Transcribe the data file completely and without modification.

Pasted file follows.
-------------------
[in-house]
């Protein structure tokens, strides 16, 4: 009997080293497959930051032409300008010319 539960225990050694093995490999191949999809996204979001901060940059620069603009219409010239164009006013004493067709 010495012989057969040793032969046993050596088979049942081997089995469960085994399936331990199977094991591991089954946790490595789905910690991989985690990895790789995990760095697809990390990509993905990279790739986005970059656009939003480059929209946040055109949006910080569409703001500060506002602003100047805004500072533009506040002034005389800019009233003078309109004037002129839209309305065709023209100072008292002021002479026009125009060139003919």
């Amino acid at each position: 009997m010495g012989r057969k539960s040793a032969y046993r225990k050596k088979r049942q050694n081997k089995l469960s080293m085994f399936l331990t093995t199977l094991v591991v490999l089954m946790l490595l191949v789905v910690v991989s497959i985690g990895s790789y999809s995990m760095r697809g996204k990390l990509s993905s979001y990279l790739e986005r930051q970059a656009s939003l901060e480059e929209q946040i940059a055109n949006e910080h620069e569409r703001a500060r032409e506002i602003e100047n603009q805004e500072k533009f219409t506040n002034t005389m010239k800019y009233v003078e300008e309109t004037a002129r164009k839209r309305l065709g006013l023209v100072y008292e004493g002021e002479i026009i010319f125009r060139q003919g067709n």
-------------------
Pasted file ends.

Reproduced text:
[in-house]
């Protein structure tokens, strides 16, 4: 009997080293497959930051032409300008010319 539960225990050694093995490999191949999809996204979001901060940059620069603009219409010239164009006013004493067709 010495012989057969040793032969046993050596088979049942081997089995469960085994399936331990199977094991591991089954946790490595789905910690991989985690990895790789995990760095697809990390990509993905990279790739986005970059656009939003480059929209946040055109949006910080569409703001500060506002602003100047805004500072533009506040002034005389800019009233003078309109004037002129839209309305065709023209100072008292002021002479026009125009060139003919």
């Amino acid at each position: 009997m010495g012989r057969k539960s040793a032969y046993r225990k050596k088979r049942q050694n081997k089995l469960s080293m085994f399936l331990t093995t199977l094991v591991v490999l089954m946790l490595l191949v789905v910690v991989s497959i985690g990895s790789y999809s995990m760095r697809g996204k990390l990509s993905s979001y990279l790739e986005r930051q970059a656009s939003l901060e480059e929209q946040i940059a055109n949006e910080h620069e569409r703001a500060r032409e506002i602003e100047n603009q805004e500072k533009f219409t506040n002034t005389m010239k800019y009233v003078e300008e309109t004037a002129r164009k839209r309305l065709g006013l023209v100072y008292e004493g002021e002479i026009i010319f125009r060139q003919g067709n």